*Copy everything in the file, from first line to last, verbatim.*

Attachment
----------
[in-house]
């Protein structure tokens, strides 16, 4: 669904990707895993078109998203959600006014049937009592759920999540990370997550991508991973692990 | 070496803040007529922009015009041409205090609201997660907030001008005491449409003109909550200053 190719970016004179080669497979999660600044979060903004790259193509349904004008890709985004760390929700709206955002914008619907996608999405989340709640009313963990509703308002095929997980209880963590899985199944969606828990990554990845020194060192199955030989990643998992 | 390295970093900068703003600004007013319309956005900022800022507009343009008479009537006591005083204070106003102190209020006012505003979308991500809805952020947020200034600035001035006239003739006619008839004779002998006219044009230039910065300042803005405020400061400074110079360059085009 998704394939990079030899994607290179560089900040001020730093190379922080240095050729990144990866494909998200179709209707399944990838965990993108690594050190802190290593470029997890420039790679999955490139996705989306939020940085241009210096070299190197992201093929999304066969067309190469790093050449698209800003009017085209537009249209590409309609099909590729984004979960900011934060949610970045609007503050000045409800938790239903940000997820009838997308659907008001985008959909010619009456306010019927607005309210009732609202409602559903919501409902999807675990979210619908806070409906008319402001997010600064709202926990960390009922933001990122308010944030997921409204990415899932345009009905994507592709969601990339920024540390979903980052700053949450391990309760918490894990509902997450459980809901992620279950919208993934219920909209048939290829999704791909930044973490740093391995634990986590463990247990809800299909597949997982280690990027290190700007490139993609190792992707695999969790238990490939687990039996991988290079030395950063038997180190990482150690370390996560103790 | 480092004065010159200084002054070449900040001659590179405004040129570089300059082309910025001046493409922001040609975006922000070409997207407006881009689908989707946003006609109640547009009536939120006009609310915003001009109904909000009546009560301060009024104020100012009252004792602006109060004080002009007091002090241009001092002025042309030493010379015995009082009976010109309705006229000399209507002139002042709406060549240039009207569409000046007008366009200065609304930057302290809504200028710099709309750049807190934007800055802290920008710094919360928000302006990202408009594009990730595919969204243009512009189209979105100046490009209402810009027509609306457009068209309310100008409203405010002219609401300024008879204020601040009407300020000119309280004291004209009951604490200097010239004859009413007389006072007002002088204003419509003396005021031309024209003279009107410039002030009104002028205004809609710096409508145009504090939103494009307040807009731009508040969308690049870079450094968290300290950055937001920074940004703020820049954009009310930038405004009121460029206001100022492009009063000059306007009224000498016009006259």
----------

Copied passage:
[in-house]
């Protein structure tokens, strides 16, 4: 669904990707895993078109998203959600006014049937009592759920999540990370997550991508991973692990 | 070496803040007529922009015009041409205090609201997660907030001008005491449409003109909550200053 190719970016004179080669497979999660600044979060903004790259193509349904004008890709985004760390929700709206955002914008619907996608999405989340709640009313963990509703308002095929997980209880963590899985199944969606828990990554990845020194060192199955030989990643998992 | 390295970093900068703003600004007013319309956005900022800022507009343009008479009537006591005083204070106003102190209020006012505003979308991500809805952020947020200034600035001035006239003739006619008839004779002998006219044009230039910065300042803005405020400061400074110079360059085009 998704394939990079030899994607290179560089900040001020730093190379922080240095050729990144990866494909998200179709209707399944990838965990993108690594050190802190290593470029997890420039790679999955490139996705989306939020940085241009210096070299190197992201093929999304066969067309190469790093050449698209800003009017085209537009249209590409309609099909590729984004979960900011934060949610970045609007503050000045409800938790239903940000997820009838997308659907008001985008959909010619009456306010019927607005309210009732609202409602559903919501409902999807675990979210619908806070409906008319402001997010600064709202926990960390009922933001990122308010944030997921409204990415899932345009009905994507592709969601990339920024540390979903980052700053949450391990309760918490894990509902997450459980809901992620279950919208993934219920909209048939290829999704791909930044973490740093391995634990986590463990247990809800299909597949997982280690990027290190700007490139993609190792992707695999969790238990490939687990039996991988290079030395950063038997180190990482150690370390996560103790 | 480092004065010159200084002054070449900040001659590179405004040129570089300059082309910025001046493409922001040609975006922000070409997207407006881009689908989707946003006609109640547009009536939120006009609310915003001009109904909000009546009560301060009024104020100012009252004792602006109060004080002009007091002090241009001092002025042309030493010379015995009082009976010109309705006229000399209507002139002042709406060549240039009207569409000046007008366009200065609304930057302290809504200028710099709309750049807190934007800055802290920008710094919360928000302006990202408009594009990730595919969204243009512009189209979105100046490009209402810009027509609306457009068209309310100008409203405010002219609401300024008879204020601040009407300020000119309280004291004209009951604490200097010239004859009413007389006072007002002088204003419509003396005021031309024209003279009107410039002030009104002028205004809609710096409508145009504090939103494009307040807009731009508040969308690049870079450094968290300290950055937001920074940004703020820049954009009310930038405004009121460029206001100022492009009063000059306007009224000498016009006259």